On my lips

Losing weight is not nor has it ever been about losing weight. After I finished that last post, I got dressed and went on a run/walk around my neighborhood. I listened to the Belle Brigades and went to explore. Down unexplored streets and finding new views; I was looking for the sting in my lungs.

It was an hour later when I was laying on my floor dripping sweat and meditating when the thought came to me, losing weight is not about losing weight. Then I decided it was time to take some financial advice from Suze Orman and get really honest.

When I moved home from Nashville back in 2008, I was at my heaviest and I weighed 324lbs. May I just pause and in this moment reflect on what it is like for me to admit that out loud and to the entire world? I was 324lbs and so incredibly fragile. I was at the edge and incidentally, the furthest I have ever been to feeling powerful. To write that, to know that people many people will read this and know the dirty ugly truth of my life…feels good. Nothing grows in darkness except mushrooms. So I was 324 and once I moved out on my own, started to eat better, feel better and live better…find my stride in life and in my profession…a profession, might I add, that saved my life I got down to 260. When I look at the photos I don’t see it. I don’t see 60lbs gone, it didn’t feel miraculous or monumental or anything even close to that. It felt like I was 260lbs and needed to be half that. I was still not in a place where I could celebrate or even recognize my victories. I was still numb to my self.

All of that came to me in my shower after the run and after the meditation. You know how to physically do this, you have done this before. You know it and there was still a disconnect and I had the thought again, LOSING WEIGHT IS NOT, NOR HAS IT EVER BEEN ABOUT LOSING WEIGHT. I remembered old episodes of Oprah and old thoughts and reflections about how if I kept making losing weight this huge monumental mountain, and if I approached it with the mindset that it was damn near impossible that I was setting myself up for failure. And yet, I didn’t have an alternative. I didn’t know how else to think about it. I could not, having lived the life I have lived with the experiences I have experienced, reframe my view on losing weight.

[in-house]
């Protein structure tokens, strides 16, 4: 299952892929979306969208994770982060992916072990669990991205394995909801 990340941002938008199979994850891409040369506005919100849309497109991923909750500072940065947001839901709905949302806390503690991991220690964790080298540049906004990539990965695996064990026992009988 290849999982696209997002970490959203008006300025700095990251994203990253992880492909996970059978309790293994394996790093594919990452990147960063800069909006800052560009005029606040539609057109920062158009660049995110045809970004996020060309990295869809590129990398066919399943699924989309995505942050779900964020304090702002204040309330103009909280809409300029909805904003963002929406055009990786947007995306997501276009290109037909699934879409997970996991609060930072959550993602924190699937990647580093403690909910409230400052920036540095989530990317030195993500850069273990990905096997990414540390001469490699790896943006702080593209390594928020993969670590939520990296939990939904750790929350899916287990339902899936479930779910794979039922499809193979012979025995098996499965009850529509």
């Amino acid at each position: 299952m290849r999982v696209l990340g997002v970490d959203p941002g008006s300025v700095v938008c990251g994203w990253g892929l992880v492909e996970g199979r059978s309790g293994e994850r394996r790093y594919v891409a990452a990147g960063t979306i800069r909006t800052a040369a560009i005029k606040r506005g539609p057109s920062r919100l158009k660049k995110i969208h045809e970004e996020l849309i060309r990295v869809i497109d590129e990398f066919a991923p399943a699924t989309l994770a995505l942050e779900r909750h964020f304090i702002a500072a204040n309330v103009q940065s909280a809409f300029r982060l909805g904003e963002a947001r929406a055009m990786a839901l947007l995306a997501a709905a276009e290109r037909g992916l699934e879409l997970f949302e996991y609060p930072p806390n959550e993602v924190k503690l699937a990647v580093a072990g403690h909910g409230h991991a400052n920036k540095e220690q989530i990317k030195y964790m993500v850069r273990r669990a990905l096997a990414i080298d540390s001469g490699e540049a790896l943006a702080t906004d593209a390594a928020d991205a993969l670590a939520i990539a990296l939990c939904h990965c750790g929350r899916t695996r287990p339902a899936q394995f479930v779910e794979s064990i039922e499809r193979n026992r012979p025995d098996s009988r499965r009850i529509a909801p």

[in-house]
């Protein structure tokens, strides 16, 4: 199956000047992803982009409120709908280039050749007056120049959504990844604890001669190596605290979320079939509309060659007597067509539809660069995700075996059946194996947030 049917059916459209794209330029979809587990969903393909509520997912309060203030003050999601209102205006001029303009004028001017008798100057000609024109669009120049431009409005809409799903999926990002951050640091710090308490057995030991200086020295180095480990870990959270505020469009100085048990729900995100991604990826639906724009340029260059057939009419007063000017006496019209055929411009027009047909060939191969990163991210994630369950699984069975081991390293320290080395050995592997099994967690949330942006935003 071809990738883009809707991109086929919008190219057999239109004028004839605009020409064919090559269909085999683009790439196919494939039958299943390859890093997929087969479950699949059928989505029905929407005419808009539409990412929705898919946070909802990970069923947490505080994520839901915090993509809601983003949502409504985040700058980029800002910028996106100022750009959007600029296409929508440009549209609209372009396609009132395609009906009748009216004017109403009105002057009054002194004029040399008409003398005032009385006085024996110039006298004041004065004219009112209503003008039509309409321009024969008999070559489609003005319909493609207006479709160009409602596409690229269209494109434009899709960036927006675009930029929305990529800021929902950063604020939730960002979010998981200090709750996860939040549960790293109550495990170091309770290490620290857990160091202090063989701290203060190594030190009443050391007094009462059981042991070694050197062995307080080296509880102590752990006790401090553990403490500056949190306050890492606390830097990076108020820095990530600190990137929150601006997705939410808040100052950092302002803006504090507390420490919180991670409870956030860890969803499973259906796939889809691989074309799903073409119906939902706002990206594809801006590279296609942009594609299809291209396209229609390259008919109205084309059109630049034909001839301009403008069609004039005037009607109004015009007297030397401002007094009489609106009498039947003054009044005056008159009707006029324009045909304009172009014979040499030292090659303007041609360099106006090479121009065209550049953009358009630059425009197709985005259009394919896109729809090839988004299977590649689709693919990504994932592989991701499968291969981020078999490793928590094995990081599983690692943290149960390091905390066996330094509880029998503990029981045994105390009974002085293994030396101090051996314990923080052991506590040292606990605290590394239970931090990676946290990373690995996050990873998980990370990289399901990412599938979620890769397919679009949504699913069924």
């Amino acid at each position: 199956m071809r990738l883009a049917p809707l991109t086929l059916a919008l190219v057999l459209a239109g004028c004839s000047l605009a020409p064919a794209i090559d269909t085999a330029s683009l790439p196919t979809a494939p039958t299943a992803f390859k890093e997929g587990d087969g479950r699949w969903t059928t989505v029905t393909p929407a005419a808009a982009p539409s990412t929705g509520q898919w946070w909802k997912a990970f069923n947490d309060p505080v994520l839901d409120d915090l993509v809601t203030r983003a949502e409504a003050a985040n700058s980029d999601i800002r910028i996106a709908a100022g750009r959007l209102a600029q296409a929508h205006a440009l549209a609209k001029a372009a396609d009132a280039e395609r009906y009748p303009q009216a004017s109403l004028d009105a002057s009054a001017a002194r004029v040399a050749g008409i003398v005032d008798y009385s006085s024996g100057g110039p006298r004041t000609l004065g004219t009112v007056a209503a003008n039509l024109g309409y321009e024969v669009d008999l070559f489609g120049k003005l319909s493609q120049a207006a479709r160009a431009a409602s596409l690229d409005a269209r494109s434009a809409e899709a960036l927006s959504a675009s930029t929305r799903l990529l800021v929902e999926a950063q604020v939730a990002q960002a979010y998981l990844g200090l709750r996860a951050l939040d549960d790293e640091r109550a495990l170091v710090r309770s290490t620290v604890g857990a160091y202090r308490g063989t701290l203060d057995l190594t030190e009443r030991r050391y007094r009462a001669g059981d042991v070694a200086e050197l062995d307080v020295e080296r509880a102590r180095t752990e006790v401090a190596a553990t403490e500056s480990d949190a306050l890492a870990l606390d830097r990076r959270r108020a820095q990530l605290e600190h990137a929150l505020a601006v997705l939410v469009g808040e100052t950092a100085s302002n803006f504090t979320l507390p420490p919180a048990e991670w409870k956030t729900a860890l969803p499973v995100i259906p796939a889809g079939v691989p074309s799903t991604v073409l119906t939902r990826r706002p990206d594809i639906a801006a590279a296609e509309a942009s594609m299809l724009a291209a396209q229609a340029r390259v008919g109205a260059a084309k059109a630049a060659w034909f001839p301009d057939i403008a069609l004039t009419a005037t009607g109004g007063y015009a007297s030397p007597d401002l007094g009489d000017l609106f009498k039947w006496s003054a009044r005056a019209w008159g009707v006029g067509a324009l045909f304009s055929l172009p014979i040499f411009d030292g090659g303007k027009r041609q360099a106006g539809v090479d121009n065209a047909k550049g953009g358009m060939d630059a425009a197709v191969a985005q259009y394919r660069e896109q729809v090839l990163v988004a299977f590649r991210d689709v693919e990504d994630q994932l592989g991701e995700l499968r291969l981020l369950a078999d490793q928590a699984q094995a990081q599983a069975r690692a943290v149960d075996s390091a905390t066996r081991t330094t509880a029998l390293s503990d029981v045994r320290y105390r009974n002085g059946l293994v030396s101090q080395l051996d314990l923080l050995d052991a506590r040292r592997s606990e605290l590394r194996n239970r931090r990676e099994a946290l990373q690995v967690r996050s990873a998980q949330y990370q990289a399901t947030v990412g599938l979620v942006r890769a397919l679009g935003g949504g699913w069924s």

Until today.

When I made the parallel between what power felt like and the sensation of running, something click for me. This is not about losing weight, or getting fit, or any of those pseudonyms we use for looking attractive to the general public. This was about being intimately connected to my power. I need to feel that connection, I need to step into my power and when I saw how to do it, I had to try. I pushed myself to keep going because the longer I went the more I felt it. And the more I wanted to cry. I was walking up hill and sweat was seeping from the bend in my arm, such an uncomfortable place to sweat, and I saw a license plate that said “Just4Jes” and I started to cry. I started to cry because it was an external manifestation of my exact internal feeling…this was about finding myself, and if I see it in that way then it’s not impossible or even daunting, it’s invigorating and inviting and inspiring and freeing and overwhelming in the best way.

It clicked for me today. And in my moment of honesty with myself and with the world, I felt so beautifully connected. It means very little to reveal numbers or even thoughts because I am not those things. I am. And nothing comes after that, nothing that follows that very compete sentence can hold me captive in shame in judgement in persecution in solitude in bondage in loneliness in silence.

I feel nothing but grace and gratitude right now, for daring to chase it, to try. I am emotional and happy and at peace.

…and the day came when the risk to remain tight in a bud was more painful than the risk it took to blossom. –Anaïs Nin

Grasping